Hard work and lots of love saved me

After an accident that almost cost him his life, Normand Talbot put his fate in the hands of the experts at the Institut de réadaptation de Montréal. The happy outcome is a testament to his incredible will and the quality care he received. This is the story of a true survivor.

On August 17, 2007, at the age of 61, I became a quadriplegic after a head-on collision on a country road in Nova Scotia. My chances of survival were slim, as described by a physician in his medical report: “Less than 50% chance of survival.”

I had to wait until August 30 to undergo spinal fusion surgery in Montreal, after being transported by two ambulances and a plane. After that, I spent two months in intensive care and another month in hospital.

“Less than 50% chance of survival.”

Then, I began three months of rehabilitation at the Institut Gingras-Linsday de Montréal, where an extraordinary team of skilled and devoted experts helped me learn and relearn how to:

• Drink and eat with my mouth;
• Use a catheter for urination;
• Almost fully regain my ability to speak;
• Turn over and sit up in bed;
• Get into a wheelchair using a transfer board;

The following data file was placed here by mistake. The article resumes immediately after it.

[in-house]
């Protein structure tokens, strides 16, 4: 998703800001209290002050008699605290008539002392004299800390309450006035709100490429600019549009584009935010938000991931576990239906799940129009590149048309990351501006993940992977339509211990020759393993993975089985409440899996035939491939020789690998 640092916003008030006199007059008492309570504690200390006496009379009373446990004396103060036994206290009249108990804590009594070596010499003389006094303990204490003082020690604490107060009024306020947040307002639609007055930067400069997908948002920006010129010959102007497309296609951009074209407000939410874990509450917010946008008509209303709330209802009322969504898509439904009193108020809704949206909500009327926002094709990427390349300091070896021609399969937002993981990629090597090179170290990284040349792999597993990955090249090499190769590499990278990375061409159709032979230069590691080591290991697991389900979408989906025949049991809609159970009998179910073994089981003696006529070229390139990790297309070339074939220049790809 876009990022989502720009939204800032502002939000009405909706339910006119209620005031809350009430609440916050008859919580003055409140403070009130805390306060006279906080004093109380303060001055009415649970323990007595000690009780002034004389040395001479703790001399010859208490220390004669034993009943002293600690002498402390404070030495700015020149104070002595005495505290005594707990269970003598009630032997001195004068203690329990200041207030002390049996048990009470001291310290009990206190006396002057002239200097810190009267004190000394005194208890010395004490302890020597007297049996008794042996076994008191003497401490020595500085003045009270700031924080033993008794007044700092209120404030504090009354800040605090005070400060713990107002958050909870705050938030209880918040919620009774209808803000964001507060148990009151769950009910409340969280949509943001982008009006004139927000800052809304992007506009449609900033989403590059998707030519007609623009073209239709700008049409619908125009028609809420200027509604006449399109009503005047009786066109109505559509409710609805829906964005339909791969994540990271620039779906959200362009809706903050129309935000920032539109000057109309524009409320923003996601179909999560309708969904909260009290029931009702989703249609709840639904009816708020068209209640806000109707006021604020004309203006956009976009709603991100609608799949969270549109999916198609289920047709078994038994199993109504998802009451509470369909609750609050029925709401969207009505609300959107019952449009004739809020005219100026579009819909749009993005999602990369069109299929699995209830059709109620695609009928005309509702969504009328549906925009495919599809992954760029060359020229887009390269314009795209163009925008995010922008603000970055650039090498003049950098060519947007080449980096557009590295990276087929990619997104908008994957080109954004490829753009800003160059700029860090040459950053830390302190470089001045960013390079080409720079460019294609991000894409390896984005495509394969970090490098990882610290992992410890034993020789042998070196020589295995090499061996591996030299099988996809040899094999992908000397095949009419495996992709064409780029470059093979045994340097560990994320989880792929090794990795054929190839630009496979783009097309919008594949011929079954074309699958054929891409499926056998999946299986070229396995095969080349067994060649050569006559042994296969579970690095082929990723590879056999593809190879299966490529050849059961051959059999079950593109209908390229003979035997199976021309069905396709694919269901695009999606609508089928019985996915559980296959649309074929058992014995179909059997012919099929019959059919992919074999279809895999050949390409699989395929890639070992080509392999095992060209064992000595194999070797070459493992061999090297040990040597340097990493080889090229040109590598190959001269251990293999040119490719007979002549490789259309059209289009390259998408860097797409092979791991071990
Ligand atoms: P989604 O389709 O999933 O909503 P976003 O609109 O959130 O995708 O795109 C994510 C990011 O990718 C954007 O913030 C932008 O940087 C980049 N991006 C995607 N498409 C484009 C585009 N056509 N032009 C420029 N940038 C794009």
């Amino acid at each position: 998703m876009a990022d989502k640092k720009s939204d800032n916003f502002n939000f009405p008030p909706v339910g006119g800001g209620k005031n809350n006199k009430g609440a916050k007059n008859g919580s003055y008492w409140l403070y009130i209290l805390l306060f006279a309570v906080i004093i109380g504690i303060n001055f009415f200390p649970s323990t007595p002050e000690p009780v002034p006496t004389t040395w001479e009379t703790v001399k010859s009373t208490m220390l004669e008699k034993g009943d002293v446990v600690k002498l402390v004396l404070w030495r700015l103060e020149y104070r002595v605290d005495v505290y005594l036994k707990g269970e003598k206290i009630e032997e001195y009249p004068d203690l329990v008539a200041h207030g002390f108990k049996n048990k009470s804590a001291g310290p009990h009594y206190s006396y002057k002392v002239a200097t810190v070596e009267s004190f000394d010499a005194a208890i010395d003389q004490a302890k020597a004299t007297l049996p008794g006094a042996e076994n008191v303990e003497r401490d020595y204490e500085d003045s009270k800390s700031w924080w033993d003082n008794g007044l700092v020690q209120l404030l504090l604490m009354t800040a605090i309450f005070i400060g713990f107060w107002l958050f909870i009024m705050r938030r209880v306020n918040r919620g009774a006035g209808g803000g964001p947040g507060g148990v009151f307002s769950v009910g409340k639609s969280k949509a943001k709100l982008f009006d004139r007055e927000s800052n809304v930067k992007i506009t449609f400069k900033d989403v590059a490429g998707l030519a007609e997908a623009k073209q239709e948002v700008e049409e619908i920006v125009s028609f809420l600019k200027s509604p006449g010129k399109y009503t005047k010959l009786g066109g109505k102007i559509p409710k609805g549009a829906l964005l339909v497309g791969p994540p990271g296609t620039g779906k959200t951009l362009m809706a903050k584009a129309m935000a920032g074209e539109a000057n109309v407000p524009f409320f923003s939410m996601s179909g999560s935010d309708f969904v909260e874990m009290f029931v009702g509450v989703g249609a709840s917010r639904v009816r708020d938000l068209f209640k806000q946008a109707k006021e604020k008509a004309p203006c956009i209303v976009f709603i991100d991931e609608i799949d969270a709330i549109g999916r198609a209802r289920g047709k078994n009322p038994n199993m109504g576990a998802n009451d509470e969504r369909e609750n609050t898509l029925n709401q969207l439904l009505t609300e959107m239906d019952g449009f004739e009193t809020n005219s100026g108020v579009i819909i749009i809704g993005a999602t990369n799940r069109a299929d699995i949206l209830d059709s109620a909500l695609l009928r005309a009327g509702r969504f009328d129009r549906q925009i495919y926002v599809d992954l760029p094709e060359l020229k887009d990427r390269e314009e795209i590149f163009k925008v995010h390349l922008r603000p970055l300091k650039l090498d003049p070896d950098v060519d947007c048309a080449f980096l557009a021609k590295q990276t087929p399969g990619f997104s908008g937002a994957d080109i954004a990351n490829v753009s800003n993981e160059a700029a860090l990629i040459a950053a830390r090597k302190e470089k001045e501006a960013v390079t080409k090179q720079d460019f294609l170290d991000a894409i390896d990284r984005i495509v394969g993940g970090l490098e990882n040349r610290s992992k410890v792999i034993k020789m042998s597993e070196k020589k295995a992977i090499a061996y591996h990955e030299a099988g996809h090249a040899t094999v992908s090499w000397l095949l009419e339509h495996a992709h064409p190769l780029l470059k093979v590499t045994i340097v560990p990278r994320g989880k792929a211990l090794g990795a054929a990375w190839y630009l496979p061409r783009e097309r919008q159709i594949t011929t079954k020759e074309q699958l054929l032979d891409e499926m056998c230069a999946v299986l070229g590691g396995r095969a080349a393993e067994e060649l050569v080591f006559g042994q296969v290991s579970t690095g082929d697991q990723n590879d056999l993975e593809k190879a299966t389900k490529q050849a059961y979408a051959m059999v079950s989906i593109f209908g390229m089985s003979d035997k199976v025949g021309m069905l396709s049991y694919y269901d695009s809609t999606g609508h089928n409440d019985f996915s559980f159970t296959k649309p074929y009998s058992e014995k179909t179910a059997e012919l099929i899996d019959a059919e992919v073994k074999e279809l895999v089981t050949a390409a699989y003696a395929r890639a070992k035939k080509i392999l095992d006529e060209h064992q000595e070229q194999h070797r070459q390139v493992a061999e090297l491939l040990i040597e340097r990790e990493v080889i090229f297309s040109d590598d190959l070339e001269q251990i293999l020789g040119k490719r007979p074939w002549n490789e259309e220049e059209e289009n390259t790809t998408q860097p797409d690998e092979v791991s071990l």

• Use a wheelchair (first manual, then electric).

“Two months in intensive care and
another month in hospital.”

I was then transferred to the Centre Lucie-Bruneau, where, for almost a year, I was surrounded by a veritable family. My rehabilitation continued (still with the IRGLM experts), learning and relearning how to:

• Function on my own in my apartment;
• Prepare my meals and sometimes share a meal with my visitors;
• Get myself to Lucie-Bruneau (or elsewhere);
• Answer the phone on my own;
• Shower on my own;
• Get in and out of a road vehicle;
• Get my wheelchair into the vehicle and learn how to drive again, which allowed me to regain the freedom I thought I had lost forever;
• Swim;
• Participate in a fitness program and adapted sports;
• Use a handcycle;
• Rediscover my spirituality, which had been profoundly shaken by my ordeal.

“I was surrounded by a veritable family at Lucie-Bruneau.”

Today, 13½ years later, I have seven loving grandchildren and three loving children. One of them dropped everything to take care of me in my daily life, playing the role of nurse, attendant, cook, driver, advisor, accountant, IT specialist and handyman.

Above all, I know that my profound love of life helped me get through each day. At the time of the accident, it’s what kept me alive until help arrived, despite my injuries.

But without my family, my therapists and my physicians, this story would have had a very different ending.

Normand Talbot
Quadriplegic as a result of a road accident in 2007